Baby sound sleeping

flickr.com/crawlem

When little Johnny or Janie  first begins to snore, it’s natural for parents to see it as another cute childhood habit.  In reality, snoring children can be showing symptoms of a serious underlying problem.

When children snore, it can be a sign of OSA, or Obstructive Sleep Apnea.  This condition can pose a serious problem in up to three percent of healthy, normal preschoolers.  Most often, snoring in children under the age of six years old is caused by problems related to the adenoids and tonsils.  For these children, it’s not the size of Read more . . .

Baby  sleeping on a high chair

flickr.com/griffhome

It’s 2:00 am, and something’s woken you.  It sounds like a colony of bullfrogs, or perhaps a marching band.  But then, you realize that people are snoring — in every room in your own house.

It’s bad enough that your husband snores like a wild man, but now you recognize that your child is snoring as well!  Out of curiosity, you mention the problem to your pediatrician, who tells you that children who snore should be checked for possible underlying concerns.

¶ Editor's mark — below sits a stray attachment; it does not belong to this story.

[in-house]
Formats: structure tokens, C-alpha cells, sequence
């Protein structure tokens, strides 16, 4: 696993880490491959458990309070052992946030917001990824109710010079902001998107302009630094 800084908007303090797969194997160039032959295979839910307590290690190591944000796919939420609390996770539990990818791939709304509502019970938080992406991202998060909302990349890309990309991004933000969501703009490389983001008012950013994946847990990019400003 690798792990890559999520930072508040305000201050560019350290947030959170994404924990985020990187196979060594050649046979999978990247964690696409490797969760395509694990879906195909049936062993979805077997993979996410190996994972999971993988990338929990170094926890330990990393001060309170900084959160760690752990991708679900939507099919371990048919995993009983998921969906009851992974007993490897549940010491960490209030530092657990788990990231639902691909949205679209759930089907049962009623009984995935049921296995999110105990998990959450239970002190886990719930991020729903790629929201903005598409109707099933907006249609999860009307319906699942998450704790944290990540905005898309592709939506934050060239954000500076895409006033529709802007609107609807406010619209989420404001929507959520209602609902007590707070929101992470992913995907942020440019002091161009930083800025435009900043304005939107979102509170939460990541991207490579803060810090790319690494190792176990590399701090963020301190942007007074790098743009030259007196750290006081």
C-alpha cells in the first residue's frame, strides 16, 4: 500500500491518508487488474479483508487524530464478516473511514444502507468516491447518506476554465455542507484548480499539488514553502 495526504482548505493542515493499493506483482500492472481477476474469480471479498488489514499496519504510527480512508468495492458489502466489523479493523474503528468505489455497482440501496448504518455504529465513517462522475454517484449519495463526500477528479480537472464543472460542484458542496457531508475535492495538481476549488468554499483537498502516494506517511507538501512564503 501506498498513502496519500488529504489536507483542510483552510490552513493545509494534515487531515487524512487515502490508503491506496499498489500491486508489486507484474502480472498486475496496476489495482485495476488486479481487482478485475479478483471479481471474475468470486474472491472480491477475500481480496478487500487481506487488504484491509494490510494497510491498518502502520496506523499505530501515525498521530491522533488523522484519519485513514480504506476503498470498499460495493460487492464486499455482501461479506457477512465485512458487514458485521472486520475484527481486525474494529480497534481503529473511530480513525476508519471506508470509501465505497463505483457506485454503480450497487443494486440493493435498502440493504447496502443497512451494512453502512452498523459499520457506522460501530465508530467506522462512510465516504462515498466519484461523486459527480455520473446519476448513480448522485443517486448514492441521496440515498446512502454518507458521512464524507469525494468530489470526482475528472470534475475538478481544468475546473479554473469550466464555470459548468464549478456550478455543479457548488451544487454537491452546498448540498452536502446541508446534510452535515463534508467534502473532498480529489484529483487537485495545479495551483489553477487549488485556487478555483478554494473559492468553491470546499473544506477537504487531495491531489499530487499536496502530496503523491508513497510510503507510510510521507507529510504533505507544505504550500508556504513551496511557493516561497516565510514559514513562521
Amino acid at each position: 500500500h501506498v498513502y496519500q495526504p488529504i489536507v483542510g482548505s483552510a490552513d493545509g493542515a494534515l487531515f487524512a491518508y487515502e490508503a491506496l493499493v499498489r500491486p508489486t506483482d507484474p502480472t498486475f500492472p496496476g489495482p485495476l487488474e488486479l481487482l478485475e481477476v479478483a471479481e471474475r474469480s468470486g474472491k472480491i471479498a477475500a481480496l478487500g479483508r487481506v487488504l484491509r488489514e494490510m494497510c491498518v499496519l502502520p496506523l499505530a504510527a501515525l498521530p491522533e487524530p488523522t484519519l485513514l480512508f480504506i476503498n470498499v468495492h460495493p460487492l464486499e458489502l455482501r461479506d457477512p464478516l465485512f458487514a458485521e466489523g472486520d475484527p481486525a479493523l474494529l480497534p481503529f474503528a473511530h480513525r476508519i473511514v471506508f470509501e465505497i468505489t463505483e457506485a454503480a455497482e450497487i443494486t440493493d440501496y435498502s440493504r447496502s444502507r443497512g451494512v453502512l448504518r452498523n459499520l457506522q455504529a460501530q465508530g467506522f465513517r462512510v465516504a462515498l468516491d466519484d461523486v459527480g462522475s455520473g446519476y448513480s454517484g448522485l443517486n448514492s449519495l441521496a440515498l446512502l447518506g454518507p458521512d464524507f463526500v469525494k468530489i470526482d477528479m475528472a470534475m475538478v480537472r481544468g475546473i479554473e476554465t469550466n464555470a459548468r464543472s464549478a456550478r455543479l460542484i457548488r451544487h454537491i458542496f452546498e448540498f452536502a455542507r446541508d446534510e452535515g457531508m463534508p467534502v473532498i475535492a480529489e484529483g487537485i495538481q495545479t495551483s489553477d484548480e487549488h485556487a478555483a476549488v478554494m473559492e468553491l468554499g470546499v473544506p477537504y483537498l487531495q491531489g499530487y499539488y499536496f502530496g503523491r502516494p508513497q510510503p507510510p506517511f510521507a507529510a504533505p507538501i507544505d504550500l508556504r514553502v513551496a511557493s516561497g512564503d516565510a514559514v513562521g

Is snoring usually genetic?  Actually, if one parent is a snorer, the kid is three times more likely to also Read more . . .

Infant in deep sleep

flickr.com/ydog

A parent’s love of his or her child is,  hopefully,  unconditional,  so parents of children who snore will often regard their child’s habit as an adorable trait.  Childhood snoring can signify a medical problem,  so there may be nothing “cute” about it.

It is estimated that around 3% to 12% of preschool children snore.  Most of these children will otherwise  look quite healthy and fit. This kind of snoring experienced by children is called primary snoring.

Another  two percent of young children will suffer from obstructive sleep apnea syndrome (OSAS), which is being Read more . . .